Staying true to his roots, John made sure to anchor his act to what he does best: point out what the heck is wrong with America. From Brett Favre to Las Vegas to blind consumption, Oliver didn’t hesitate illustrating what a silly and nonsensical society we often inhabit. There were several acute observations, but a favorite was about the error of generalizations. He noted how many in our country have an irrational fear about Islam, and made the comparison that equating all Islamists to terrorists is akin to equating all Americans to baseball players. Amusing when you find the sport’s biggest stars in baseball to be the likes of Ichiro Suzuki and Albert Pujols.
Oliver also clarified that he has gained more perspective and respect for the democratic processes now that he lives in the Unites States. What has become increasingly grating to him is the prevalence of voter apathy. He shared that Australia has attempted to counter this trend by making voting mandatory (can you imagine that here?!) and that many pubs and bars are open to provide alcoholic incentives around the clock. As John concluded, this is not a very good recipe for responsible civic duty. And so the search for shaking off this apathy continues.
Furthermore, Oliver has incensed that as a British citizen living in America, he had no control or voting privileges even though he paid his taxes here in the States. Then, it hit him. What was he actually angry about? Taxation, without representation. “Ohhhh,” John said solemnly. “That was a big deal, wasn’t it?”
As he ended his set, Oliver lamented the pathetic remnants of what was once the mighty British empire. Once the most dominant nation on Earth, it has now been reduced to the voice of a gecko selling insurance. To emphasize his contention, he produced a list from his pocket. On that piece of paper was a list of Guinness world records. But not “real” records, mind you, like Olympic marks or any legitimate feat of human endeavor. No, this list was more of the Joey Chestnut variety, if you know what I mean. Feats of the ridiculous and asinine.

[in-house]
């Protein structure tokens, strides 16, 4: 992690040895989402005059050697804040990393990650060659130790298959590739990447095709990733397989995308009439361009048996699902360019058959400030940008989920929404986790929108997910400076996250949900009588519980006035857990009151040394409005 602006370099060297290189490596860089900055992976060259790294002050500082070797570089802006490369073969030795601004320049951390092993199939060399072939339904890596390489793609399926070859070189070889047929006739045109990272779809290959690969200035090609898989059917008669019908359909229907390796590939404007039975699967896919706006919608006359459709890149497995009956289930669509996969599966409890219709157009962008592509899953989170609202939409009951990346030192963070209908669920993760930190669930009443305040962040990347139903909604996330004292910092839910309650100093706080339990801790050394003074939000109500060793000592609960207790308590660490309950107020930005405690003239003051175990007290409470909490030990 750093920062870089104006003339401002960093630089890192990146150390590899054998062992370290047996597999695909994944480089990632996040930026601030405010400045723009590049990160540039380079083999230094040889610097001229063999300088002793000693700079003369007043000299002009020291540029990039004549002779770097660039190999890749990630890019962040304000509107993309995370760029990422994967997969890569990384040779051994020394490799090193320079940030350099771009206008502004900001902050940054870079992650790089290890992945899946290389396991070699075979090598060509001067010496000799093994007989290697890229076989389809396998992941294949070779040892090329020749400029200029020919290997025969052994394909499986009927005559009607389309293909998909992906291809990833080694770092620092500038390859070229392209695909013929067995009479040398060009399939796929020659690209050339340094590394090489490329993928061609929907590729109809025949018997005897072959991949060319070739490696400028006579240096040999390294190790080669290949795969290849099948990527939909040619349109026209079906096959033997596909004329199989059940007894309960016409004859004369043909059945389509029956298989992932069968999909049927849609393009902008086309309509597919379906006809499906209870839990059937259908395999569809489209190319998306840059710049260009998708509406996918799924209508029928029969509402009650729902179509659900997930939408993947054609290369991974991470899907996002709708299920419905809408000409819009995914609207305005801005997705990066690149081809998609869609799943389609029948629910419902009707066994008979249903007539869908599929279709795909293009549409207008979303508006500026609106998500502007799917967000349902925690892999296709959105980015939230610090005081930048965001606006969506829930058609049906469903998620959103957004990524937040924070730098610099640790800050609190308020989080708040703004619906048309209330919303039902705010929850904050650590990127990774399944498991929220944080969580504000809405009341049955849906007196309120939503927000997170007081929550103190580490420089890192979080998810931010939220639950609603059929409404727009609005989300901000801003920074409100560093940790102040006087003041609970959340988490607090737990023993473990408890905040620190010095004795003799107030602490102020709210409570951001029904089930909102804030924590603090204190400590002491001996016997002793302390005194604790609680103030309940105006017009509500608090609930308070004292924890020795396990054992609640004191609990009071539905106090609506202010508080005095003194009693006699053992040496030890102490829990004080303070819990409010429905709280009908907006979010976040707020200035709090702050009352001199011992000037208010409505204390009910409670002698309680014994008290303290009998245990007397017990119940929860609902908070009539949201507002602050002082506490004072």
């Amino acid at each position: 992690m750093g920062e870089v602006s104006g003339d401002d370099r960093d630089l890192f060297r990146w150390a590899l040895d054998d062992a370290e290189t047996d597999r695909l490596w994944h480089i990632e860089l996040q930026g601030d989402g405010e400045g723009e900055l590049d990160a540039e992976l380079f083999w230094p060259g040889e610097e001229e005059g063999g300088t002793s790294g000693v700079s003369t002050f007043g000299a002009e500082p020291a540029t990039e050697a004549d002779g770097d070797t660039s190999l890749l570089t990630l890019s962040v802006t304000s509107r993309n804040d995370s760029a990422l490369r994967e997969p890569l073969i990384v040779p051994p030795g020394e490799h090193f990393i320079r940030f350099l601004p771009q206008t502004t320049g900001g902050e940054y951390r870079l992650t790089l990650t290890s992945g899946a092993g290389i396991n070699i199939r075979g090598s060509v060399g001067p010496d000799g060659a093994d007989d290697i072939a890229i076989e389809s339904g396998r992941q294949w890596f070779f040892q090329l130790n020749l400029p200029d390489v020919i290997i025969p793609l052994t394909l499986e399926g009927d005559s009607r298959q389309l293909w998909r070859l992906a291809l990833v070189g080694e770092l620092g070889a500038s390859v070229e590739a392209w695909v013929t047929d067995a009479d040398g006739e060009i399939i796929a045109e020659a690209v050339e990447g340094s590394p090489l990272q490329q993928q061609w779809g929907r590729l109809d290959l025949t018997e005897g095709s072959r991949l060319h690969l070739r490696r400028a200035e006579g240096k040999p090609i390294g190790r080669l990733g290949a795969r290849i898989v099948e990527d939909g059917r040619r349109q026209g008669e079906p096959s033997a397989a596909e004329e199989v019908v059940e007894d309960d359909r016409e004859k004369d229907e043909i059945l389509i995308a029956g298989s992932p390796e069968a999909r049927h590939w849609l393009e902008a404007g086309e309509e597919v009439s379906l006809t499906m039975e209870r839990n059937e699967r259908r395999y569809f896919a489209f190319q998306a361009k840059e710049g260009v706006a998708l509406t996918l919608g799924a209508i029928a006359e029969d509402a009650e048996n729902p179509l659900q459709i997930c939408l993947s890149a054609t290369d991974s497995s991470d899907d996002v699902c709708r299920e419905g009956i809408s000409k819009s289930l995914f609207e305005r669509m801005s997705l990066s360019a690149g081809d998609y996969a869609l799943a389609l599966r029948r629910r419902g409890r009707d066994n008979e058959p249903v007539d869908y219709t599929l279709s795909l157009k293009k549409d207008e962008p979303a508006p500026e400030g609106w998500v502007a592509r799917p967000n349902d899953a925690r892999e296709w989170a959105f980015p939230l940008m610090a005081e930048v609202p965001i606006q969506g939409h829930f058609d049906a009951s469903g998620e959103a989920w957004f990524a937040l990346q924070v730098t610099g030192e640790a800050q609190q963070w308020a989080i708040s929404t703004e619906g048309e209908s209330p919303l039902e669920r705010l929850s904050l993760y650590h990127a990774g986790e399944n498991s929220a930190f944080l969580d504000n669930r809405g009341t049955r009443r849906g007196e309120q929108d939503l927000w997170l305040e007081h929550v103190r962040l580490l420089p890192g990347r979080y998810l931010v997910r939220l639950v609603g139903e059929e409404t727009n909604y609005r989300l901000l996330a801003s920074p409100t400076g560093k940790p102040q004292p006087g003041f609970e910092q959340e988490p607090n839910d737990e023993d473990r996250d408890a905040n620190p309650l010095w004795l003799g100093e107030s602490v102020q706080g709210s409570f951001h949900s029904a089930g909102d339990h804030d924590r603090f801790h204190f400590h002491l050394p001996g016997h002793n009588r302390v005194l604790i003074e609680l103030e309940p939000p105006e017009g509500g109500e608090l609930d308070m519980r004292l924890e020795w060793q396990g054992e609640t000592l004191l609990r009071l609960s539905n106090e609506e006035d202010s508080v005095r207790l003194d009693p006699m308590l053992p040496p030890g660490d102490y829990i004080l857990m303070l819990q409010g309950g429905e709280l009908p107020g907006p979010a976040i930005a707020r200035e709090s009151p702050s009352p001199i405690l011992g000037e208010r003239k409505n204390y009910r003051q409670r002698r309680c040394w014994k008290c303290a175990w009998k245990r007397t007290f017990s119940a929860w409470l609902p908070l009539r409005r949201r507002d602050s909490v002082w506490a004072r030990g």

Now, who do you think now dominates these types of accomplishments? The good old U.S. of A. Who was the first to jog across the Sahara? American. Most live rattlesnakes in the mouth? American. Oldest stripper? You guessed it. Largest gathering of people dressed as gorillas? Oh, well looky here! It’s the British! The Queen should be so proud. And over the laughter from this final revelation, John Oliver was sure to plead with us not to take this record from them. It’s all they have.
As I left the theatre that night, I was relived that my gut had not ruptured. But my face did hurt, in spite of the beer ingested. It was a good hurt, though. I’d much rather have sore muscles from laughter rather than say, stepping on a rusty nail or even getting a paper cut. And I think all of us at The Paramount felt the same joyous yet cathartic pain. We laughed because it’s funny and we laughed because it’s true. Sure, Oliver may venture into the realm of the hyperbole to make his points, but these arguments are no less valid despite the snarkiness. Any fool can point to the ills of our country, but only a jester can make us laugh instead of cry at the idea.